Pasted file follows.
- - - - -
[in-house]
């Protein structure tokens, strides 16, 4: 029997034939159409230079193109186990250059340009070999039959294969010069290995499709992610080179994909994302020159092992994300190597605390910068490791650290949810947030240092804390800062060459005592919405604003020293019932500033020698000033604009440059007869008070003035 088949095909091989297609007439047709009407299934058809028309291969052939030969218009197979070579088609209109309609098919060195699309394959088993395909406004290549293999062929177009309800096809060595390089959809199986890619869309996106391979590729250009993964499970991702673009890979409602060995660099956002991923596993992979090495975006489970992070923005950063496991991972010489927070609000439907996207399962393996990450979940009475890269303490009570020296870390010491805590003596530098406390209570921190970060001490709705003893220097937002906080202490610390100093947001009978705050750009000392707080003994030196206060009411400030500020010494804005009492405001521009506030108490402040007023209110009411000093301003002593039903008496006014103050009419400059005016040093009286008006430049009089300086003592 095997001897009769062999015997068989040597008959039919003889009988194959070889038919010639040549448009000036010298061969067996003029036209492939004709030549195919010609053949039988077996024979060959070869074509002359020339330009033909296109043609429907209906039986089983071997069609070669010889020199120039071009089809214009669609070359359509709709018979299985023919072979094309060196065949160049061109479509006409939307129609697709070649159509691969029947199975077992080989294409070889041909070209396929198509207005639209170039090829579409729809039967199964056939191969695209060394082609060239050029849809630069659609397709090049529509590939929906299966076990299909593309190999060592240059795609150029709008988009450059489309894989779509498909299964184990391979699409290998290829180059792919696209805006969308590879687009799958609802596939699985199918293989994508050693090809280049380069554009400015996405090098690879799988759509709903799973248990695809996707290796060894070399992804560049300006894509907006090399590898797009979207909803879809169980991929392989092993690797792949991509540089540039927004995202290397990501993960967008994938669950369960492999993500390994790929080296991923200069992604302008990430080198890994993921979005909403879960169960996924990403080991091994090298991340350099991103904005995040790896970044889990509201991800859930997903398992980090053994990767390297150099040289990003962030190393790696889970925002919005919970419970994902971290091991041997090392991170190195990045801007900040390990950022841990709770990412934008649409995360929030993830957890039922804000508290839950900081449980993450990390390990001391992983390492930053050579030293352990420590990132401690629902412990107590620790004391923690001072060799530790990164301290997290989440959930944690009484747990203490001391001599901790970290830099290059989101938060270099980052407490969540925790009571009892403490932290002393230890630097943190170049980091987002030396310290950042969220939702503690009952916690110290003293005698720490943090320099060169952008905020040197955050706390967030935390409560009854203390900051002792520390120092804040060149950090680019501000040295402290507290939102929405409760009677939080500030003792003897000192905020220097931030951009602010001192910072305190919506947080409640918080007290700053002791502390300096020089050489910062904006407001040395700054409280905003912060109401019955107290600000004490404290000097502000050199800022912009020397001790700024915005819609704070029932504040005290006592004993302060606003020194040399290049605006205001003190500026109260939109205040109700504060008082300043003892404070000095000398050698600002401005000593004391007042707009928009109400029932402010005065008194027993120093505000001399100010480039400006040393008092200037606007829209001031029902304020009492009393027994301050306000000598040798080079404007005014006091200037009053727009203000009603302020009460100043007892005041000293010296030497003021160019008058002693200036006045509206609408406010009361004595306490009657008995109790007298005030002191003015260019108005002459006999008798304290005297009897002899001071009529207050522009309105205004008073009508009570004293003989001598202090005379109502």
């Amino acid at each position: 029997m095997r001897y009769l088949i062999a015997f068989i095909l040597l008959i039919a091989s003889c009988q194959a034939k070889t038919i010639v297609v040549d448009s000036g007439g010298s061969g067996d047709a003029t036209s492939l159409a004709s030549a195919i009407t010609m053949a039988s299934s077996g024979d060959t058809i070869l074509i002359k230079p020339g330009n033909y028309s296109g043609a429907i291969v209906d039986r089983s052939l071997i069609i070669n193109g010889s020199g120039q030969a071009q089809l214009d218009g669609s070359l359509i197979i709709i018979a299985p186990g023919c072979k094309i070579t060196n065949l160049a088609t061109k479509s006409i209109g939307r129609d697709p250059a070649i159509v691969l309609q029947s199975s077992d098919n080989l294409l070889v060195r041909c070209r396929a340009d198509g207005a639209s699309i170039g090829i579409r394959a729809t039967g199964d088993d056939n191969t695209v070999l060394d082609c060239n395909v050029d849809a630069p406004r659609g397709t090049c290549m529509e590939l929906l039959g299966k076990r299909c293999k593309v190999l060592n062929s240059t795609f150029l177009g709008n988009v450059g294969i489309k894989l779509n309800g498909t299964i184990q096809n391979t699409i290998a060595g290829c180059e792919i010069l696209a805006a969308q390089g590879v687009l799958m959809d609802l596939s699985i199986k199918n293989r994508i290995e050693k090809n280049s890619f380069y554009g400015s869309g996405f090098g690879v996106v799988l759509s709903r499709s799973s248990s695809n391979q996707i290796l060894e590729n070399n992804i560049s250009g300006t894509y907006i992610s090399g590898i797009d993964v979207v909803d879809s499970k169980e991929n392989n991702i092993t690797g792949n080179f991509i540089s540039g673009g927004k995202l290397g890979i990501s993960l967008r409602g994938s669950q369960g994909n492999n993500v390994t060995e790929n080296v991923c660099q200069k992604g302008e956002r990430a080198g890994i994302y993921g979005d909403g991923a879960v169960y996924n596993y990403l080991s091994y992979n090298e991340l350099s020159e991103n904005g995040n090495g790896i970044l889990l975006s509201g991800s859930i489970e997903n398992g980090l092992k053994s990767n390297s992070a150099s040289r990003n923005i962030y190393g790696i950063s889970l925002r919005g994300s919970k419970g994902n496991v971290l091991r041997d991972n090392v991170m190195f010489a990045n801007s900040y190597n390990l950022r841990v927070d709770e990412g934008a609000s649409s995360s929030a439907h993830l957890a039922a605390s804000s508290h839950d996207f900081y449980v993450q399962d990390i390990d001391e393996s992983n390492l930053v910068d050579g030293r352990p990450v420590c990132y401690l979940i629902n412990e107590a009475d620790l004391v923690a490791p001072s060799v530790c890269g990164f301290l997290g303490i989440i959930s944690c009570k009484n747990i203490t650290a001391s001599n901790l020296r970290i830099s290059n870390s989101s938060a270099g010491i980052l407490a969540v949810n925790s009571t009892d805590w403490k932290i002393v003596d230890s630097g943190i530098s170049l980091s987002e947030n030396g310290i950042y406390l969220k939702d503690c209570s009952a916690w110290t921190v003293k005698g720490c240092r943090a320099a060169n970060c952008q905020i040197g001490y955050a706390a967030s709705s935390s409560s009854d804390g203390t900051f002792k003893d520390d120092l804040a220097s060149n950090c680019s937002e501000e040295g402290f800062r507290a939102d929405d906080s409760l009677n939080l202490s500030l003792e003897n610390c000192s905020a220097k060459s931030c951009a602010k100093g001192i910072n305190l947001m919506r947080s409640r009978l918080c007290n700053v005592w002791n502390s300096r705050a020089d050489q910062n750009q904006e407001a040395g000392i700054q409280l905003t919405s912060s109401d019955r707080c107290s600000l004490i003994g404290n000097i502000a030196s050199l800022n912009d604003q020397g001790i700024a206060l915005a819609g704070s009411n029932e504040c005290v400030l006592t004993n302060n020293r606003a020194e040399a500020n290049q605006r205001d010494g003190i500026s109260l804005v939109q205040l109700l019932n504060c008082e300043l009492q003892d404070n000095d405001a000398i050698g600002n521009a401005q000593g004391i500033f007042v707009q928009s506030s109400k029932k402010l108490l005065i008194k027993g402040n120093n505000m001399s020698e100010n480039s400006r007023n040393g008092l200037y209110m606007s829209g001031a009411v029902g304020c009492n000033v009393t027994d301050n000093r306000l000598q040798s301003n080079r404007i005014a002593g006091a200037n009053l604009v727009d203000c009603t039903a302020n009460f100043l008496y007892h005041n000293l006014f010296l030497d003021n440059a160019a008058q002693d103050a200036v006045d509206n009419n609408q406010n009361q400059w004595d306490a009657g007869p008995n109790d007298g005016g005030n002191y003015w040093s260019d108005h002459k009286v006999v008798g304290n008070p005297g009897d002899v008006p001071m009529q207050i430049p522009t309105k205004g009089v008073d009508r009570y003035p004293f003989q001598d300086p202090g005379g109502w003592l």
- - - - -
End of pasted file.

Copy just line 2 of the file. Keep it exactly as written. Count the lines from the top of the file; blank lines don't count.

């Protein structure tokens, strides 16, 4: 029997034939159409230079193109186990250059340009070999039959294969010069290995499709992610080179994909994302020159092992994300190597605390910068490791650290949810947030240092804390800062060459005592919405604003020293019932500033020698000033604009440059007869008070003035 088949095909091989297609007439047709009407299934058809028309291969052939030969218009197979070579088609209109309609098919060195699309394959088993395909406004290549293999062929177009309800096809060595390089959809199986890619869309996106391979590729250009993964499970991702673009890979409602060995660099956002991923596993992979090495975006489970992070923005950063496991991972010489927070609000439907996207399962393996990450979940009475890269303490009570020296870390010491805590003596530098406390209570921190970060001490709705003893220097937002906080202490610390100093947001009978705050750009000392707080003994030196206060009411400030500020010494804005009492405001521009506030108490402040007023209110009411000093301003002593039903008496006014103050009419400059005016040093009286008006430049009089300086003592 095997001897009769062999015997068989040597008959039919003889009988194959070889038919010639040549448009000036010298061969067996003029036209492939004709030549195919010609053949039988077996024979060959070869074509002359020339330009033909296109043609429907209906039986089983071997069609070669010889020199120039071009089809214009669609070359359509709709018979299985023919072979094309060196065949160049061109479509006409939307129609697709070649159509691969029947199975077992080989294409070889041909070209396929198509207005639209170039090829579409729809039967199964056939191969695209060394082609060239050029849809630069659609397709090049529509590939929906299966076990299909593309190999060592240059795609150029709008988009450059489309894989779509498909299964184990391979699409290998290829180059792919696209805006969308590879687009799958609802596939699985199918293989994508050693090809280049380069554009400015996405090098690879799988759509709903799973248990695809996707290796060894070399992804560049300006894509907006090399590898797009979207909803879809169980991929392989092993690797792949991509540089540039927004995202290397990501993960967008994938669950369960492999993500390994790929080296991923200069992604302008990430080198890994993921979005909403879960169960996924990403080991091994090298991340350099991103904005995040790896970044889990509201991800859930997903398992980090053994990767390297150099040289990003962030190393790696889970925002919005919970419970994902971290091991041997090392991170190195990045801007900040390990950022841990709770990412934008649409995360929030993830957890039922804000508290839950900081449980993450990390390990001391992983390492930053050579030293352990420590990132401690629902412990107590620790004391923690001072060799530790990164301290997290989440959930944690009484747990203490001391001599901790970290830099290059989101938060270099980052407490969540925790009571009892403490932290002393230890630097943190170049980091987002030396310290950042969220939702503690009952916690110290003293005698720490943090320099060169952008905020040197955050706390967030935390409560009854203390900051002792520390120092804040060149950090680019501000040295402290507290939102929405409760009677939080500030003792003897000192905020220097931030951009602010001192910072305190919506947080409640918080007290700053002791502390300096020089050489910062904006407001040395700054409280905003912060109401019955107290600000004490404290000097502000050199800022912009020397001790700024915005819609704070029932504040005290006592004993302060606003020194040399290049605006205001003190500026109260939109205040109700504060008082300043003892404070000095000398050698600002401005000593004391007042707009928009109400029932402010005065008194027993120093505000001399100010480039400006040393008092200037606007829209001031029902304020009492009393027994301050306000000598040798080079404007005014006091200037009053727009203000009603302020009460100043007892005041000293010296030497003021160019008058002693200036006045509206609408406010009361004595306490009657008995109790007298005030002191003015260019108005002459006999008798304290005297009897002899001071009529207050522009309105205004008073009508009570004293003989001598202090005379109502």